Thomas Payne is dean of the College of Business at Tennessee Tech University. In this role, Payne serves as the senior academic and administrative officer, provides leadership and vision, and sets strategic, operational, and financial direction for the college. Prior to joining Tennessee Tech in 2015, Payne served as the University of Tennessee at Martin (UTM) Dunagan Chair of Excellence in Banking and as chair of the UTM Department of Accounting, Finance, Economics and Political Science. His prior professional experience includes positions at Texas Instruments Incorporated, Rockwell International, and University of Tennessee–Chattanooga. He served as a visiting professor at the University of Orléans (France), partnered with Financial Services Volunteer Corporation to assist the Savings Bank of Albania during its privatization, and hosted a management program for Russian bank executives. Payne holds a BS in electrical engineering from the University of Arkansas, an MBA with a concentration in finance from the University of Texas at Dallas, and a PhD in finance from the University of Arkansas.
Domonic Purviance serves as a senior financial specialist within the Supervision and Regulation division at the Federal Reserve Bank of Atlanta. In this function, Purviance is primarily responsible for conducting an ongoing assessment of risks associated with residential real estate markets and the potential impacts they may pose to the financial system. In addition, he is responsible for developing real estate-related analytical reports and tools used throughout the Federal Reserve System to aid in risk surveillance and banking supervision. Prior to joining the Federal Reserve, Purviance served as the president of Market Advisory Services LLC, a research and consulting firm that provides analytics for developers, homebuilders, and lenders to assist in property valuations and to help assess the viability of submarkets for new development. He also previously served as a senior consultant at Metrostudy, a residential real estate research company, where he was responsible for the firm's consulting operations in the Atlanta region. Purviance received his BA in urban planning from Morehouse College and his masters in city and regional planning from Georgia Tech.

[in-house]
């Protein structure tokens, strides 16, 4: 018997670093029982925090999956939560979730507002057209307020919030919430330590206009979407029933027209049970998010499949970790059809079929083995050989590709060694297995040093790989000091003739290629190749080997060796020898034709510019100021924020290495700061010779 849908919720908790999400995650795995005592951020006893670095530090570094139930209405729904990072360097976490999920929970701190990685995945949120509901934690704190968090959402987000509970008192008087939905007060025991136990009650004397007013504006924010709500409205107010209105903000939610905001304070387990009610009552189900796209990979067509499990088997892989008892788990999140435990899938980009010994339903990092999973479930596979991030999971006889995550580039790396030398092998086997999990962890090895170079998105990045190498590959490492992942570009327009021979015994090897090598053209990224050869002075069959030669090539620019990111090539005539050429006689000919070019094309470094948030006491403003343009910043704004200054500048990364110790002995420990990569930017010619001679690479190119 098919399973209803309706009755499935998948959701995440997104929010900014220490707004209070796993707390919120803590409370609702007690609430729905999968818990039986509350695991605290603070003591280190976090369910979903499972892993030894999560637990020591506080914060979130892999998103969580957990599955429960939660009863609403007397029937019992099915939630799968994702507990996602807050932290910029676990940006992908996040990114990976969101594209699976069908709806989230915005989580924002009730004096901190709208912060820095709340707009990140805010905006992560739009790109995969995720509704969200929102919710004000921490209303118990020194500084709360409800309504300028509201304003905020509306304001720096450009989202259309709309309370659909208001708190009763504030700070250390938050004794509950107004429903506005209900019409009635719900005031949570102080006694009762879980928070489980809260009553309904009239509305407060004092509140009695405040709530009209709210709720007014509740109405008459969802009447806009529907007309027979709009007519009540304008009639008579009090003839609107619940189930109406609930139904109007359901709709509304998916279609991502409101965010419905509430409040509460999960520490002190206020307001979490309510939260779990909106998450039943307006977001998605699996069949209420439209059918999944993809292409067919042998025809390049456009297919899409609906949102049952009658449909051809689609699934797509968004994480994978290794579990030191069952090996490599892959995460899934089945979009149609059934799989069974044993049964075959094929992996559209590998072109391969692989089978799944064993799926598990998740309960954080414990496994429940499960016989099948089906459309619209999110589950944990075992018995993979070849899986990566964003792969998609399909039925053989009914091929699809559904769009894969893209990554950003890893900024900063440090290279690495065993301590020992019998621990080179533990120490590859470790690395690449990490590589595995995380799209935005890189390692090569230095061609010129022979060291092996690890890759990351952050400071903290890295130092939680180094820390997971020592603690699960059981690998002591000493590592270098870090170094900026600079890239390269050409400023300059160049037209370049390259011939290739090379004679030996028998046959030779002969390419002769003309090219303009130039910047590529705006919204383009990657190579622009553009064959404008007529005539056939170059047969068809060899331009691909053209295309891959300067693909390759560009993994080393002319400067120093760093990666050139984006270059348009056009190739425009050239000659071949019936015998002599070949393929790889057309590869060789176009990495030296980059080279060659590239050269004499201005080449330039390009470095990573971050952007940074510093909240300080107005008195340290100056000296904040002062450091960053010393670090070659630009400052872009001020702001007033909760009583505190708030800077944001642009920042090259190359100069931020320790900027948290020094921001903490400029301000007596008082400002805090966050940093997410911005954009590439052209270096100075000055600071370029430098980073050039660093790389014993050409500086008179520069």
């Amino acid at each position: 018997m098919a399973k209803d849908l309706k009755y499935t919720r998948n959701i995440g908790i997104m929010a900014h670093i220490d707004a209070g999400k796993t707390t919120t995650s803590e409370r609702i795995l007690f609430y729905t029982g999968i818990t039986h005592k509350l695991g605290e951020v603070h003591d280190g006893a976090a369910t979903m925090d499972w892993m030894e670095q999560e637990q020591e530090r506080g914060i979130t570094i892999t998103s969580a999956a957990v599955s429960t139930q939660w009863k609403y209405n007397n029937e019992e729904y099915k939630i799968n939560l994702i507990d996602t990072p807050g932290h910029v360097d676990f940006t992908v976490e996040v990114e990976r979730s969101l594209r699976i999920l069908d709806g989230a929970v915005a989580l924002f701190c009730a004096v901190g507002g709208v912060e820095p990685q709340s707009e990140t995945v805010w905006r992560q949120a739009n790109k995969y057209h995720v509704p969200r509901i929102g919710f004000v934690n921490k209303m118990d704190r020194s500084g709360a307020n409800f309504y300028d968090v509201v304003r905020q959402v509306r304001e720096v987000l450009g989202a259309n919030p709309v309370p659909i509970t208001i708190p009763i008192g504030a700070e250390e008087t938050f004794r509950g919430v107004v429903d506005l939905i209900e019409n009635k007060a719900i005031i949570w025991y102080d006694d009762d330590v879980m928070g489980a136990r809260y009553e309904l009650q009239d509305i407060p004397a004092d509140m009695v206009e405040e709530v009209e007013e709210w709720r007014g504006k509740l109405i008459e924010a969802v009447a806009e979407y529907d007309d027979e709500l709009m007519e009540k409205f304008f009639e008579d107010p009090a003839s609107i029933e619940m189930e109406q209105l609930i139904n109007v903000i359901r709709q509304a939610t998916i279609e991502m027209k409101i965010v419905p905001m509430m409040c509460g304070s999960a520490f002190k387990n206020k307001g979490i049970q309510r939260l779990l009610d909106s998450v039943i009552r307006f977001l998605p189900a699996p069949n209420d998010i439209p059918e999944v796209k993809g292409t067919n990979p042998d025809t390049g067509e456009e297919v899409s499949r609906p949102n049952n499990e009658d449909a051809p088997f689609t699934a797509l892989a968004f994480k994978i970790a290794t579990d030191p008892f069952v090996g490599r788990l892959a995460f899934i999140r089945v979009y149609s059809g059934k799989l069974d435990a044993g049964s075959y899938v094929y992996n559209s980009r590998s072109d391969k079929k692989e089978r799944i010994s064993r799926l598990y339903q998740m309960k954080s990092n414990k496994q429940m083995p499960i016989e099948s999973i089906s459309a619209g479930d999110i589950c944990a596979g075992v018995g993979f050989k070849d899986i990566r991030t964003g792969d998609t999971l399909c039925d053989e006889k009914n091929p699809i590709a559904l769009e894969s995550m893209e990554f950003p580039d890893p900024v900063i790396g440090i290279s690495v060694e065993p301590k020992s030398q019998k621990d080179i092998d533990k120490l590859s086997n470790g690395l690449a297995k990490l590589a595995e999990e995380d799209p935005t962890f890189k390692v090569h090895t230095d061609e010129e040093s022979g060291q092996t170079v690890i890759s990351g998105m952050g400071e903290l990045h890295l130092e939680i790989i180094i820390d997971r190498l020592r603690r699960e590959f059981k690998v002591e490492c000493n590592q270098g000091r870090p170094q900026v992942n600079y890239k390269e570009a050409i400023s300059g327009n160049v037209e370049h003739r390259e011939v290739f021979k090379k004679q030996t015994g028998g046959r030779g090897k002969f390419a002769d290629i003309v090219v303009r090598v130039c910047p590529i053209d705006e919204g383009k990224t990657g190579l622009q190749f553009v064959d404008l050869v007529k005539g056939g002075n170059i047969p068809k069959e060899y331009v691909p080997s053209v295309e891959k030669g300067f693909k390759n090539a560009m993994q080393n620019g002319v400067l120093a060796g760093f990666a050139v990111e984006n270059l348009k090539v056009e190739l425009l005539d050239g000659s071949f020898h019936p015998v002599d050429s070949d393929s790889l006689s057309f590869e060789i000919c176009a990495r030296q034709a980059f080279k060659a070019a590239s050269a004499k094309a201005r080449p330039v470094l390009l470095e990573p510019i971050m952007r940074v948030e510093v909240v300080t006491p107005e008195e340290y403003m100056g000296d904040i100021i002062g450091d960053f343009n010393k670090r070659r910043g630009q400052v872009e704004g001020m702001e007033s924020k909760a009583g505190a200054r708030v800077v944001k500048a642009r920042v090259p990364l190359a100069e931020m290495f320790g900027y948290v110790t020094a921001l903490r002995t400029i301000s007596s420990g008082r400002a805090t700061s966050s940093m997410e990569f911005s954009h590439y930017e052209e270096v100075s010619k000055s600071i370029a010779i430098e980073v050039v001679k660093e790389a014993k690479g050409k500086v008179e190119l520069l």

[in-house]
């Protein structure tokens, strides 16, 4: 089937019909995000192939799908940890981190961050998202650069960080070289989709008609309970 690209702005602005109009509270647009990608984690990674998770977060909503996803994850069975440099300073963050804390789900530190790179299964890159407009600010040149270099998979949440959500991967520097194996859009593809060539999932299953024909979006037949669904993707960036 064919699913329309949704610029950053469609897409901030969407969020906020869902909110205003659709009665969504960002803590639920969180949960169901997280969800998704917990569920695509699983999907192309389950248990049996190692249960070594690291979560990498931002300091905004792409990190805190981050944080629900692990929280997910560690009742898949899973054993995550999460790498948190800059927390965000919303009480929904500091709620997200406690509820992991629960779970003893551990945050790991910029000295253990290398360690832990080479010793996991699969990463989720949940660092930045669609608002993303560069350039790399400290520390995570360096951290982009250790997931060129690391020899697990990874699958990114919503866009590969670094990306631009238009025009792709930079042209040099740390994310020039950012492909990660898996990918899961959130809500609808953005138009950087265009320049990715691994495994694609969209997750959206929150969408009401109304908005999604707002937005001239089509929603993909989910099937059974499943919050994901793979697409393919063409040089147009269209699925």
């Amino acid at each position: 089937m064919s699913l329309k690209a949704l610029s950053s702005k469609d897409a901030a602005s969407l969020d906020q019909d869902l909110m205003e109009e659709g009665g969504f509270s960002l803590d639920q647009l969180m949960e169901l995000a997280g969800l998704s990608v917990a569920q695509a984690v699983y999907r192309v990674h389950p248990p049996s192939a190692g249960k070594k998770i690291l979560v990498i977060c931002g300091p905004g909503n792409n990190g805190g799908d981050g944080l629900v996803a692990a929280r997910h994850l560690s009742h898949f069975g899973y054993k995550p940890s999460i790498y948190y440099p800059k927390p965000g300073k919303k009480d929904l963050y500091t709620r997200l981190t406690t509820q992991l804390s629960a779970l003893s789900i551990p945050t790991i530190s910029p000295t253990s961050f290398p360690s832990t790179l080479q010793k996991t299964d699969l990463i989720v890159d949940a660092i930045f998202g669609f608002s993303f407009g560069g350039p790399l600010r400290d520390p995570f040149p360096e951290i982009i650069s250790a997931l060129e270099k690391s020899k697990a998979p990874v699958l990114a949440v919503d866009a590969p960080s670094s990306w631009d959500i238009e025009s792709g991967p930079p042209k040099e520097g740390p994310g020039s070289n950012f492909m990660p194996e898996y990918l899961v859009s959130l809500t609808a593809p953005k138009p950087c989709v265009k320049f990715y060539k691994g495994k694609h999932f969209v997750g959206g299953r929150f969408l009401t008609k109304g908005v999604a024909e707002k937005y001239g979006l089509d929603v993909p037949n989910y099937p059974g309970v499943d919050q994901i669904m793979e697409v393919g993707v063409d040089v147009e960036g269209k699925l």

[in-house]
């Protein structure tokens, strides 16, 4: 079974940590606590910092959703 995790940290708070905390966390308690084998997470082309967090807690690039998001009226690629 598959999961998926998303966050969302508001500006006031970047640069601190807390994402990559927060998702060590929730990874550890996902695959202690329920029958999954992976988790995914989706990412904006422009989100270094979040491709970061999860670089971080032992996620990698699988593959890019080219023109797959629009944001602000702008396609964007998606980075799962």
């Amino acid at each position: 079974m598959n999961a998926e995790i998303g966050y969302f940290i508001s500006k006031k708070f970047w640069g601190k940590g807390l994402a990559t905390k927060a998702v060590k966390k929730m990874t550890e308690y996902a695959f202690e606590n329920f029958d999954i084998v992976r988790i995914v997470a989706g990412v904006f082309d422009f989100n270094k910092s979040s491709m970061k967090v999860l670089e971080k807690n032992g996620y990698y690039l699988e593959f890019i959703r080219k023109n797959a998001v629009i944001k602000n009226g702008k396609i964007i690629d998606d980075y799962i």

Maria Romero Smith is an assistant vice president in the Supervision and Regulation division of the Federal Reserve Bank of Atlanta. Within the Risk and Resiliency Group, she has responsibility for operations and IT risk, credit risk, and the Risk Analysis Unit. She joined the Bank in 1992 at the Miami Branch as an examiner, and during her career has held various positions of increasing responsibility. Most recently, she served as assistant vice president over the Regional Banking Organization Group. From 2013 to 2016, Smith served as secretary to the Conference of Presidents of the Federal Reserve System. The conference consists of the 12 Reserve Bank presidents who meet periodically to discuss matters of common interest and to consult with and advise the System's Board of Governors. A native of Atlanta, Georgia, Smith earned a degree in finance from Florida International University. She also successfully completed the Executive Development program at Harvard Business School.
Carl Tannenbaum is an executive vice president and chief economist for Northern Trust. In this role, he briefs clients and colleagues on the economy and business conditions and prepares the bank's official economic outlook. He is a member of the bank's investment policy committee, its capital committee, and its asset/liability management committee. Prior to joining Northern Trust, Tannenbaum spent four years at the Federal Reserve, where he led the risk section. He was deeply involved in the central bank's response to the 2008 financial crisis, helped to create and conduct its stress testing program, and advised senior Federal Reserve leaders on developments in banking and the financial markets. Prior to that, he served for more than 20 years at LaSalle Bank/ABN AMRO as the organization's chief economist and head of balance sheet management. Tannenbaum is a member and past chairman of the American Bankers Association's Economic Advisory Committee, the National Association for Business Economics, the Conference of Business Economists, and the North American Asset/Liability Management Association. Tannenbaum holds an MBA and a BA in finance and economics from the University of Chicago.